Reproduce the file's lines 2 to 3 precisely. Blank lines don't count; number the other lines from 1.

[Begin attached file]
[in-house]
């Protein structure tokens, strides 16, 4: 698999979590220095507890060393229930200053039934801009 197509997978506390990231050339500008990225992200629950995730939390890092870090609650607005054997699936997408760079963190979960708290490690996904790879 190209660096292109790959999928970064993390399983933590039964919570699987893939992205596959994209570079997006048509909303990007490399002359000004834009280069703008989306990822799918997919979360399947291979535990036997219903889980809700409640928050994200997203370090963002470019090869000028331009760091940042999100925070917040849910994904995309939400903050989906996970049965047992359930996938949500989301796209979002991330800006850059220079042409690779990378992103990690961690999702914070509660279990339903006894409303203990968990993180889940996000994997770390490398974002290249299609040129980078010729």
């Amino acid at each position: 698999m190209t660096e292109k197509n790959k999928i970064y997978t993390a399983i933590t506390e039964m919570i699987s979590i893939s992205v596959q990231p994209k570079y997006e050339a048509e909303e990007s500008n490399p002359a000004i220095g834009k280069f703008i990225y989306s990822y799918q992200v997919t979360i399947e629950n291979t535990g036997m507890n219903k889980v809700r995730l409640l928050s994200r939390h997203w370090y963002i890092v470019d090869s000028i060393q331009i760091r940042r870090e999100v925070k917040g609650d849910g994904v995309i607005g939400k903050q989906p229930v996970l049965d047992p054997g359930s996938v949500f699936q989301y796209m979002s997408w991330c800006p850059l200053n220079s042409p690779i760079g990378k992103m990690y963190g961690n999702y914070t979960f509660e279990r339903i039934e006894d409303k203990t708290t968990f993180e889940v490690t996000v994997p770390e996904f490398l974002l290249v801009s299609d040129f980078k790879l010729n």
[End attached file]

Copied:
């Protein structure tokens, strides 16, 4: 698999979590220095507890060393229930200053039934801009 197509997978506390990231050339500008990225992200629950995730939390890092870090609650607005054997699936997408760079963190979960708290490690996904790879 190209660096292109790959999928970064993390399983933590039964919570699987893939992205596959994209570079997006048509909303990007490399002359000004834009280069703008989306990822799918997919979360399947291979535990036997219903889980809700409640928050994200997203370090963002470019090869000028331009760091940042999100925070917040849910994904995309939400903050989906996970049965047992359930996938949500989301796209979002991330800006850059220079042409690779990378992103990690961690999702914070509660279990339903006894409303203990968990993180889940996000994997770390490398974002290249299609040129980078010729």
């Amino acid at each position: 698999m190209t660096e292109k197509n790959k999928i970064y997978t993390a399983i933590t506390e039964m919570i699987s979590i893939s992205v596959q990231p994209k570079y997006e050339a048509e909303e990007s500008n490399p002359a000004i220095g834009k280069f703008i990225y989306s990822y799918q992200v997919t979360i399947e629950n291979t535990g036997m507890n219903k889980v809700r995730l409640l928050s994200r939390h997203w370090y963002i890092v470019d090869s000028i060393q331009i760091r940042r870090e999100v925070k917040g609650d849910g994904v995309i607005g939400k903050q989906p229930v996970l049965d047992p054997g359930s996938v949500f699936q989301y796209m979002s997408w991330c800006p850059l200053n220079s042409p690779i760079g990378k992103m990690y963190g961690n999702y914070t979960f509660e279990r339903i039934e006894d409303k203990t708290t968990f993180e889940v490690t996000v994997p770390e996904f490398l974002l290249v801009s299609d040129f980078k790879l010729n």